A bipartisan group of legislative leaders expressed support Monday for switching back to presidential primary elections in Maine after record voter turnout led to lengthy delays at some caucus locations over the weekend. Senate Minority Leader Justin Alfond, D-Portland, renewed the caucuses-versus-primaries debate one day after unprecedented turnout forced Portland’s Democratic leaders to accept thousands of absentee ballots rather than require participants to attend traditional caucus meetings. Many left without voting, either unable or unwilling to wait up to four hours in a line that stretched a half-mile outside Deering High School. While Alfond acknowledged that town meeting-style caucuses have advantages, he said a primary format is preferable during presidential-election years because voters cast ballots throughout the day rather than congregate for an hours-long meeting.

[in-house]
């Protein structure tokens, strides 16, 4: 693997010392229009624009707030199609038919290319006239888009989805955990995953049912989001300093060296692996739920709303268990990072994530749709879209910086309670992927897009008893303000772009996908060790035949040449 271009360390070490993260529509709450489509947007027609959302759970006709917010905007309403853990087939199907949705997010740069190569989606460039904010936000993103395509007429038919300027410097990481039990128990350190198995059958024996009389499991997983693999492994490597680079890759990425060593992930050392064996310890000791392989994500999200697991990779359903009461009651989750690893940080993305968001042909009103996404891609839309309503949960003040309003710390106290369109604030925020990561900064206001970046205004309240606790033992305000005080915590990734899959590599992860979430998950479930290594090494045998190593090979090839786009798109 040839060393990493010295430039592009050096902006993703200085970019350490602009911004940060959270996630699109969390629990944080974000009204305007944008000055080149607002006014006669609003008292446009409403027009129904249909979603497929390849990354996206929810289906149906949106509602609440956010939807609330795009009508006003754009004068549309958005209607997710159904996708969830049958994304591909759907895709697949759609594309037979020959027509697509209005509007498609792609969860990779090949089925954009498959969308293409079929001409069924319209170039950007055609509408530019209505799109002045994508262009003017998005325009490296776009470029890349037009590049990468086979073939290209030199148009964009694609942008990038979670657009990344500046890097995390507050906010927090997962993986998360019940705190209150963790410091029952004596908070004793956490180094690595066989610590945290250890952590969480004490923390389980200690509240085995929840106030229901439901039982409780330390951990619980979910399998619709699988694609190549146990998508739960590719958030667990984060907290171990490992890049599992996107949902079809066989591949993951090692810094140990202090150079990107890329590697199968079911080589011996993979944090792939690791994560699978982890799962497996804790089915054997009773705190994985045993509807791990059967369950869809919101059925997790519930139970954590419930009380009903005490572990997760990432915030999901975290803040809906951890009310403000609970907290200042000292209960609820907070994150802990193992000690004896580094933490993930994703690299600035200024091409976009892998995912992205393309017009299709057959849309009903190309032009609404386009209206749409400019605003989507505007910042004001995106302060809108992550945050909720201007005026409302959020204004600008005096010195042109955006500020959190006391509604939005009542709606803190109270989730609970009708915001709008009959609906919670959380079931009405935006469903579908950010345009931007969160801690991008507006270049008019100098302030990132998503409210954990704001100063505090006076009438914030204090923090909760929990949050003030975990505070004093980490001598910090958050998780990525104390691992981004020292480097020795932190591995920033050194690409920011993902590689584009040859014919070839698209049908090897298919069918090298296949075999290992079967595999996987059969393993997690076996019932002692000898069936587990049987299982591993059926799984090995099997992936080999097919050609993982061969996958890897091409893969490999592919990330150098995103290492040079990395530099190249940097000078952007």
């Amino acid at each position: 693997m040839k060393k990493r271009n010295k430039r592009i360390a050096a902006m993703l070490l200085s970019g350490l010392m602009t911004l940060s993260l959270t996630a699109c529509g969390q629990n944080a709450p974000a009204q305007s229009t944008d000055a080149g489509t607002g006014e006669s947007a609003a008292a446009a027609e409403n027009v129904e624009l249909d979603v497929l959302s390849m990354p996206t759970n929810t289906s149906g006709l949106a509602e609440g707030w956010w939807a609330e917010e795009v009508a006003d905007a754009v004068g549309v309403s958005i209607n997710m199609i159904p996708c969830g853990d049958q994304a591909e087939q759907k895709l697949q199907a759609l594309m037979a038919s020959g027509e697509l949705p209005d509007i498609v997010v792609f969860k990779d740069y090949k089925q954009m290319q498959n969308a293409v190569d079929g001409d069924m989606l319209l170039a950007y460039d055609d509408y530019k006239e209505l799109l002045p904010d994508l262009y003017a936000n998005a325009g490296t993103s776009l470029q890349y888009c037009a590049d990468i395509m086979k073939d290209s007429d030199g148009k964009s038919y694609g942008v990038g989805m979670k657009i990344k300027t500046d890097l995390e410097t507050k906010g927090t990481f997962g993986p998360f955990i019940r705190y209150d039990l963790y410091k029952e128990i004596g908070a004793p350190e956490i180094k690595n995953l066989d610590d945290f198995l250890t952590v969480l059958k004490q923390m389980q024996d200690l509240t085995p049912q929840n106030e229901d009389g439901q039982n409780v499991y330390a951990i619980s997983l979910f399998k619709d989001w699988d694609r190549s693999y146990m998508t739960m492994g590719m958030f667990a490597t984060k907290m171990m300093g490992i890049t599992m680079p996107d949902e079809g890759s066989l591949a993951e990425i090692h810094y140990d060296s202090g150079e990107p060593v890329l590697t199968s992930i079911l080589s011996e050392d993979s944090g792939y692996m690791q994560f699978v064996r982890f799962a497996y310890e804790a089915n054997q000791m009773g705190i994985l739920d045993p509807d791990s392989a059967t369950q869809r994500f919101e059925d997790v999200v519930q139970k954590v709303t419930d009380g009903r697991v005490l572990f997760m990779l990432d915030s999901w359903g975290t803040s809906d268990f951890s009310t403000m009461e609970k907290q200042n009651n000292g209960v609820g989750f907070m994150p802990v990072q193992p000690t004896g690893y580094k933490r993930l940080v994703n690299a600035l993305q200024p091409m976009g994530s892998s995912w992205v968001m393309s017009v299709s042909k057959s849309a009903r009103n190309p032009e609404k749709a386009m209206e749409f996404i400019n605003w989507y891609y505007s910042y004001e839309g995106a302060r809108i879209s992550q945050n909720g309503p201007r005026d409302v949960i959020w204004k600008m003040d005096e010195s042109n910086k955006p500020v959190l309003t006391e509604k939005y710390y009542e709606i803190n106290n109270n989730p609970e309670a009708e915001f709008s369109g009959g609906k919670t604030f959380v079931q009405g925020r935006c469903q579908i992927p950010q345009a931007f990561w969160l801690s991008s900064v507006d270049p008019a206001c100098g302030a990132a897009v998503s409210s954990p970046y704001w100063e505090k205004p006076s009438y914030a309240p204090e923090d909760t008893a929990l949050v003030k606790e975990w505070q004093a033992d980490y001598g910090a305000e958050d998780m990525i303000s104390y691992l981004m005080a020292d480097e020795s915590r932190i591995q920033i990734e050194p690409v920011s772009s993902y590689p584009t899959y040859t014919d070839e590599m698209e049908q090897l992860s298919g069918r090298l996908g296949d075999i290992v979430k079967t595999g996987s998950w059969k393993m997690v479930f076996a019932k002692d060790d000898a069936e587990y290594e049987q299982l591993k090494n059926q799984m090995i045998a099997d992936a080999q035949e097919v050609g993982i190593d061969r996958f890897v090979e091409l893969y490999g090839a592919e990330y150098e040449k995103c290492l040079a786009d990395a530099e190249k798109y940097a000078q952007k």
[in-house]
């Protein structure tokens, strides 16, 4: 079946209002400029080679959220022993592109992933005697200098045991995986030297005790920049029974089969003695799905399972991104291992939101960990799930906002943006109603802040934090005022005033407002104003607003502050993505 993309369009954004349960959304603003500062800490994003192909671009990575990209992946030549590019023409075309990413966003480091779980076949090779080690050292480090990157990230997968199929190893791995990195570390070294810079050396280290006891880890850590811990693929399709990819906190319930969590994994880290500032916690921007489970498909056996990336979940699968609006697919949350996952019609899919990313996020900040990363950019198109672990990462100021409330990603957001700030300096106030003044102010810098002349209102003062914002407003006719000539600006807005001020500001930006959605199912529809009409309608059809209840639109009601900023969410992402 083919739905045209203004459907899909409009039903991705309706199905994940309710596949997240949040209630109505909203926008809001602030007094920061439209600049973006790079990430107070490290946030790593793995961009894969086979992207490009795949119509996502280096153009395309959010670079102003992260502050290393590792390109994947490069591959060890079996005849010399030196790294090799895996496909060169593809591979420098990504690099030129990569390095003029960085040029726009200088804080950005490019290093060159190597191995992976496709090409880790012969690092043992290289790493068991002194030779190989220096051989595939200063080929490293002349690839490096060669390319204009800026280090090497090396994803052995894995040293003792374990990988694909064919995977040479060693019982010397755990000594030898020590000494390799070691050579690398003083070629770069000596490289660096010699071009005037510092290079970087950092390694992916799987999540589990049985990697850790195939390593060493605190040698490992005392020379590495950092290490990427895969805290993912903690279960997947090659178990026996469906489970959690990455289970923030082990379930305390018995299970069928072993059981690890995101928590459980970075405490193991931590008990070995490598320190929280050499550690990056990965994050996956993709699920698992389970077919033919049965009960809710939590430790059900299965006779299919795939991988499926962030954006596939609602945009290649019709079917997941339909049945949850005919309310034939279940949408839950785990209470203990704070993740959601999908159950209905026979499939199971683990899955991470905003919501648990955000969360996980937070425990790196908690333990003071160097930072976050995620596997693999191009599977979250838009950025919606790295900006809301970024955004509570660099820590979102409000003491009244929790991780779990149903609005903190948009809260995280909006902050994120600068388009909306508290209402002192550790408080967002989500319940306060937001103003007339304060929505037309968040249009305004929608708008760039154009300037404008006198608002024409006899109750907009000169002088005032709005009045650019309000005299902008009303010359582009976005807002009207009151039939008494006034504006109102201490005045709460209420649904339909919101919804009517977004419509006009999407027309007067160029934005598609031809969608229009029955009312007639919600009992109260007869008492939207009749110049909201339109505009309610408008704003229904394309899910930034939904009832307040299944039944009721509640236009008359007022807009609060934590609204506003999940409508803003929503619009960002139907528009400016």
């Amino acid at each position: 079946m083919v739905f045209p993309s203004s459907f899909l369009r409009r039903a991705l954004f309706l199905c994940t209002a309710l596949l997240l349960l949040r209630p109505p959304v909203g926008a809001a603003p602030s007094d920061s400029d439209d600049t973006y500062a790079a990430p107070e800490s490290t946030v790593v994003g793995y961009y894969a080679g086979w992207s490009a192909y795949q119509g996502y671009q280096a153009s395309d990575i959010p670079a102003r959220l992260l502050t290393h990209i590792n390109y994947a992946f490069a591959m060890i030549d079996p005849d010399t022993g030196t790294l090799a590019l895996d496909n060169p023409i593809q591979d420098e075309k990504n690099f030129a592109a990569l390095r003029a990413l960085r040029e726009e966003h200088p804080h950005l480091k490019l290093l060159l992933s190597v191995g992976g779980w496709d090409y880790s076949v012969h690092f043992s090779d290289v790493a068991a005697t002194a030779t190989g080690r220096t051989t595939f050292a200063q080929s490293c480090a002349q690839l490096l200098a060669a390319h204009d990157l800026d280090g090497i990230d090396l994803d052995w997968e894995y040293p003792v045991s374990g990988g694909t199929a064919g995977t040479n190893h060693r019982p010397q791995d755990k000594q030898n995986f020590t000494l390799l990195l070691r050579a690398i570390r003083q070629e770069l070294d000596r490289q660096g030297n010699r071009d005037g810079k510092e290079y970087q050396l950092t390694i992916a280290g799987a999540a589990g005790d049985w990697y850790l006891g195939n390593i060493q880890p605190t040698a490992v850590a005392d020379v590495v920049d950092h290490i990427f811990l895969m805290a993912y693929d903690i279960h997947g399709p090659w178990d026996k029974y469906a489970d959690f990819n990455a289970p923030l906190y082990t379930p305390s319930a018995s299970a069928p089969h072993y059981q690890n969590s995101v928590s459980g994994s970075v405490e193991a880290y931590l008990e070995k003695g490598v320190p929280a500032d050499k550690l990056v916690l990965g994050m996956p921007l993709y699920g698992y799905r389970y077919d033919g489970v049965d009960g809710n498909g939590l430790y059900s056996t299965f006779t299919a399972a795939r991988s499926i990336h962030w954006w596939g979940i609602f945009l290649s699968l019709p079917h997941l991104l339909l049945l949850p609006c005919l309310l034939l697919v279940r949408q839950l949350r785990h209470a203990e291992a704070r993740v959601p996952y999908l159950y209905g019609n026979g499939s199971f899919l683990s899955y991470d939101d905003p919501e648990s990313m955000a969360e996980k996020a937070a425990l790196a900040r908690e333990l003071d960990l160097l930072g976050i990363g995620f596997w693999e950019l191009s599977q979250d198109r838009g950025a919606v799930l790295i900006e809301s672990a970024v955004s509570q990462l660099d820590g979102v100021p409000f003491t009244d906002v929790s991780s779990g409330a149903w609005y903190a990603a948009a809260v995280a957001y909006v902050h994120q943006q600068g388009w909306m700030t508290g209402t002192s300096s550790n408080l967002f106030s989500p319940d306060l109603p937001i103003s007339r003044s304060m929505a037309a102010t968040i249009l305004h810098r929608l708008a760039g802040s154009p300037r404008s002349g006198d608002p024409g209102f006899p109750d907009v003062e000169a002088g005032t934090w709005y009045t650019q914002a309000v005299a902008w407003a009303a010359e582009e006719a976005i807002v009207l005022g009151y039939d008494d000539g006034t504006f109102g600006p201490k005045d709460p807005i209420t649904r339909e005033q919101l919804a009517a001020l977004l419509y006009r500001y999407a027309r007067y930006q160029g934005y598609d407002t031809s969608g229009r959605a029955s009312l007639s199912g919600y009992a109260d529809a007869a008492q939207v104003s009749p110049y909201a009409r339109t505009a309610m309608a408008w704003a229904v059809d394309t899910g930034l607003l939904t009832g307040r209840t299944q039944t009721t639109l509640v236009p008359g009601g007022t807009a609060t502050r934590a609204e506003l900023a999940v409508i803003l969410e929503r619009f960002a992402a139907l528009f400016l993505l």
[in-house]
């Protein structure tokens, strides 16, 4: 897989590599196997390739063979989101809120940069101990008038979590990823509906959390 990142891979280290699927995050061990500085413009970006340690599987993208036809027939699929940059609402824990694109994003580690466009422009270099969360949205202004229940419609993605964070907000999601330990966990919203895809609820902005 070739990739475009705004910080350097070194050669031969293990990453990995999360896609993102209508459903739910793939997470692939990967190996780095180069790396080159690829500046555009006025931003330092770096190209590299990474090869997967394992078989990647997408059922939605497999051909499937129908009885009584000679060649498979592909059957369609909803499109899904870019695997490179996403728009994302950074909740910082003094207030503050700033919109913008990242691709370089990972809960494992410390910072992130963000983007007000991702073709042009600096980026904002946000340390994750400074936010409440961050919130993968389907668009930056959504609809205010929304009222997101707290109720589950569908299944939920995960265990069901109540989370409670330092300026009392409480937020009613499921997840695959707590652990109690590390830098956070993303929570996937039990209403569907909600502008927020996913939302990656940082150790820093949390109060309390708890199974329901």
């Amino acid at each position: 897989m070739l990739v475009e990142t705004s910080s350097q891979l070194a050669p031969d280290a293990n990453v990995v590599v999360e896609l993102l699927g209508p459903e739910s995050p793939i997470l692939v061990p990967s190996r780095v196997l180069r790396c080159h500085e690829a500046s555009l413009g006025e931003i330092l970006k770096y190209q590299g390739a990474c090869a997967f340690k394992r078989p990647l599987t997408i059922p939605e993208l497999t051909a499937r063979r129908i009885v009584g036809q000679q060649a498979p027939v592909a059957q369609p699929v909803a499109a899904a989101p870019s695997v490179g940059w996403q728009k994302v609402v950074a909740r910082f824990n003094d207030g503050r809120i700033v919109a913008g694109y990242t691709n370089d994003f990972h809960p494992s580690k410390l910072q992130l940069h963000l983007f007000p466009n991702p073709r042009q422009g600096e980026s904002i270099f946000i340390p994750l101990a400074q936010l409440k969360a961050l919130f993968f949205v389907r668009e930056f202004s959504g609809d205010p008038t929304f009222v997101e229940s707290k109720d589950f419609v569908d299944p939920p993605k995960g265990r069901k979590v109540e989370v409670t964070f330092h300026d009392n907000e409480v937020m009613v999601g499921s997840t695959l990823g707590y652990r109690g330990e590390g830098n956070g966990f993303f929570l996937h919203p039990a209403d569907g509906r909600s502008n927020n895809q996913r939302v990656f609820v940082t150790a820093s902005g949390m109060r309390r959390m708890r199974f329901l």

“We need to do it more efficiently,” Alfond said Monday. “We can’t have a system that turns away voters, and that’s what (happened) yesterday and Saturday.”
Alfond quickly picked up bipartisan support from several legislative leaders – support that will be critical if they hope to shepherd a primary election bill through the Legislature in the final weeks of the session.
“Let’s not drop the ball and let’s not turn this into a political football. This isn’t Republican or Democratic,” said Senate President Mike Thibodeau, R-Winterport. “This is about making sure that people have the opportunity to cast their ballot. The primary process is a much easier process for them to be able to do that.”